Pupils access the school and town libraries regularly. Signs and symbols used consistently throughout the school, contribute to the immersive environment of communication and literacy.

Pupils' highly specialist learning needs are refined into termly individual education plans.

These plans identify '3 important things to learn' and then set out the learning and support strategies required. Evidence of progress towards these individual targets is captured across the breadth of the curriculum and used to inform next steps. Staff are adept at 'minute by minute' assessment, swiftly adapting learning activities, or supporting behaviour, in response to pupils' engagement and progress.

Staff know pupils very well. They judge sensitively when to persist in seeking a particular response. Time is used well, and a positive air of learning and purpose pervades each classroom.

All pupils benefit from extensive, considered wider learning experiences. For example, a residential trip is worked towards over time, starting with younger pupils staying at school for tea and then a sleepover, eventually culminating in longer residential trips. Other experiences, such as a visit to the Royal Opera House, and participating in a community singing event, contribute strongly to social and cultural development.

The school farm offers diverse opportunities, including developing independence, taking responsibility and extensive work-related skills.

Staff enjoy working at Abbey Court. They feel respected and supported.

Staff know that leaders and governors consider the impact of any changes before they are introduced. For example, recent changes to annual review paperwork have reduced workload and have provided families with helpful information.

The school governing body holds a clear strategic role.

Governors provide effective challenge and support to school leaders and act as strong ambassadors for the school.Most parents who spoke with inspectors or who took part in Ofsted's Parent View survey, expressed highly positive views. Parents praised staff and the school facilities and commented on their child's happiness and progress.

In the words of one parent: 'Abbey Court is a fantastic school. They offer so much to the children….the sensory area, Tonto the horse simulator, the hydro pool and the farm are outstanding…….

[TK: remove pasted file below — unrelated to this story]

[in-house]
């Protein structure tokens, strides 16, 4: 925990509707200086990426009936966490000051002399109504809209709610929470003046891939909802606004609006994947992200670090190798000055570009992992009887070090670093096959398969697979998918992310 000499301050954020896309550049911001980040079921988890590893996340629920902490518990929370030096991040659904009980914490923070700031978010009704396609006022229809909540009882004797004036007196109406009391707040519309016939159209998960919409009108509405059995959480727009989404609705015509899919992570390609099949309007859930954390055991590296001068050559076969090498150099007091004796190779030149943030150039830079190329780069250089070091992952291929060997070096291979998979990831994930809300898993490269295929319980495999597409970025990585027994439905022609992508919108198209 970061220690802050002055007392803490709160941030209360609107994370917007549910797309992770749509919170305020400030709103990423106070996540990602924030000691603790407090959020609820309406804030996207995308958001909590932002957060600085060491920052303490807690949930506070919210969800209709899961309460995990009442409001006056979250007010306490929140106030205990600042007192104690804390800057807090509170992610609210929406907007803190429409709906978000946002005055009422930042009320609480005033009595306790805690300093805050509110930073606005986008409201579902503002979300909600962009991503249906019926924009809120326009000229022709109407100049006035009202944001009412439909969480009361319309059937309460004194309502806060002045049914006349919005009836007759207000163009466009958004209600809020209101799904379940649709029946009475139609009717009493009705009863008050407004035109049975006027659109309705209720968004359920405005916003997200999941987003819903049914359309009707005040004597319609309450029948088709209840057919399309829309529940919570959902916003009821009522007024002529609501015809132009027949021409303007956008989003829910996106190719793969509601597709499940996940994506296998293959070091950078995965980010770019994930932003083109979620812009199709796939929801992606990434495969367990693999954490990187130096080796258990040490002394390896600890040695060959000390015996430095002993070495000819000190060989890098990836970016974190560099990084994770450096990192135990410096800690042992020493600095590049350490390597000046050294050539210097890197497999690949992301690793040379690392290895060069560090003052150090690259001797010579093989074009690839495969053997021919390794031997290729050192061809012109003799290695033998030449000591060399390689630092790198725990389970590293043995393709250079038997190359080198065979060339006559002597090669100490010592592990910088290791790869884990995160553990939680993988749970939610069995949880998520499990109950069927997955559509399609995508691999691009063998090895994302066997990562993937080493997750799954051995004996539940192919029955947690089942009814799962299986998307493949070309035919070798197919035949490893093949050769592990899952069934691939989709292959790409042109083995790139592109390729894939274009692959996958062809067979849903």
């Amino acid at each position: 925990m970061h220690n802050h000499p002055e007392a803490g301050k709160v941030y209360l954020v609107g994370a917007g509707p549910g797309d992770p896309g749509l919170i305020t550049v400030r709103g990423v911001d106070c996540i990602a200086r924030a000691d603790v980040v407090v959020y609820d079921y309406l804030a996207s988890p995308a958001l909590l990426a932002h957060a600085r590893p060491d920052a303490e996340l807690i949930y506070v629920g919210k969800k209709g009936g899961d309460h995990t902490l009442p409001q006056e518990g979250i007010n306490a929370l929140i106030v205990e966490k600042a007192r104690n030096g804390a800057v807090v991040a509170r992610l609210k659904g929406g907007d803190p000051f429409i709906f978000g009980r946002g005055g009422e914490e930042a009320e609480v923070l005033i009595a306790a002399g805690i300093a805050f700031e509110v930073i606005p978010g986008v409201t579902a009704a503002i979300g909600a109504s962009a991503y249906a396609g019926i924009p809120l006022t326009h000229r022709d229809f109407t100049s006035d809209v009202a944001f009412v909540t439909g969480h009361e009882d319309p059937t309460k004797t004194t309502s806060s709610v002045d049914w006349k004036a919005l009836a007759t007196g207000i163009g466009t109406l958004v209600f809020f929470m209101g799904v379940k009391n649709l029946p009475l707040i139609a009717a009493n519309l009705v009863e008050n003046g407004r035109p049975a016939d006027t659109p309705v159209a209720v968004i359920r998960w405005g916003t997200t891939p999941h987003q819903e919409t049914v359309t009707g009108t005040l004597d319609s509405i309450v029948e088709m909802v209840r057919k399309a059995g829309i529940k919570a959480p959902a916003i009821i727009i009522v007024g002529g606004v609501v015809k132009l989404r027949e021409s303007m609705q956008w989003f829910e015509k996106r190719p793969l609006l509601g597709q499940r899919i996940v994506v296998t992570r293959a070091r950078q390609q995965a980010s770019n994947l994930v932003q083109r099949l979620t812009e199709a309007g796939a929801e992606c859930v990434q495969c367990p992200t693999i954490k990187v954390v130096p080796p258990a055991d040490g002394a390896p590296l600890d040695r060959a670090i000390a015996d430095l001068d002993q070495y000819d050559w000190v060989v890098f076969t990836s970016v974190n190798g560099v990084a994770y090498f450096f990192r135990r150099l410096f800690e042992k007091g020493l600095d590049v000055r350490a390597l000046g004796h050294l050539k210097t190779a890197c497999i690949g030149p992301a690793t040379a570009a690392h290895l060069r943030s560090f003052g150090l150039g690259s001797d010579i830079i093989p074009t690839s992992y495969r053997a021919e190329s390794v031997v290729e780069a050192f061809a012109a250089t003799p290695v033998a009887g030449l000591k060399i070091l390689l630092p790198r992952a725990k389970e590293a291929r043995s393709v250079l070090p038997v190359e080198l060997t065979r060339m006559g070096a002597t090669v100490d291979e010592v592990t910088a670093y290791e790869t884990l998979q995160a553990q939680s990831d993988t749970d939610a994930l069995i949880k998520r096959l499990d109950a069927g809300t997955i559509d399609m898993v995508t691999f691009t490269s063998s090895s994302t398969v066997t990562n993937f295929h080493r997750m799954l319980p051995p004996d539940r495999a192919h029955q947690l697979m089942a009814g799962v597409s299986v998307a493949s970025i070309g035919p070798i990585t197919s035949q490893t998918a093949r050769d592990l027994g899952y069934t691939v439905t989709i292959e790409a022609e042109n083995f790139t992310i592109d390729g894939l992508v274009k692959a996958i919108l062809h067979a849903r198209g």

all of the staff work as one collective team in meeting the school's vision and values all of the time.'


The arrangements for safeguarding are effective.

Safeguarding is integral to all that the school does.

A focus on safeguarding is ongoing, through training, updates, and staff briefings. Leaders and staff are alert to risks and raise concerns quickly, so that pupils and families receive support exactly when needed. When required, leaders work well with health professionals, social workers, and other agencies.

Safety runs visibly through the taught curriculum and pupils are given a strong voice in their own care and safeguarding. For example, pupils able to express a preference, select which adult provides their intimate care. Enabling pupils to communicate 'stop' is a shared school priority.


When we have judged a school to be outstanding, we will then normally go into the school about once every four years to confirm that the school remains outstanding. This is called an ungraded inspection and it is carried out under section 8 of the Education Act 2005. We do not give graded judgements on an ungraded inspection.

However, if we find evidence that a school would now receive a higher or lower grade, then the next inspection will be a graded inspection, which is carried out under section 5 of the Act. Usually this is within one to two years of the date of the ungraded inspection. If we have serious concerns about safeguarding, behaviour or the quality of education, we will deem the ungraded inspection a graded inspection immediately.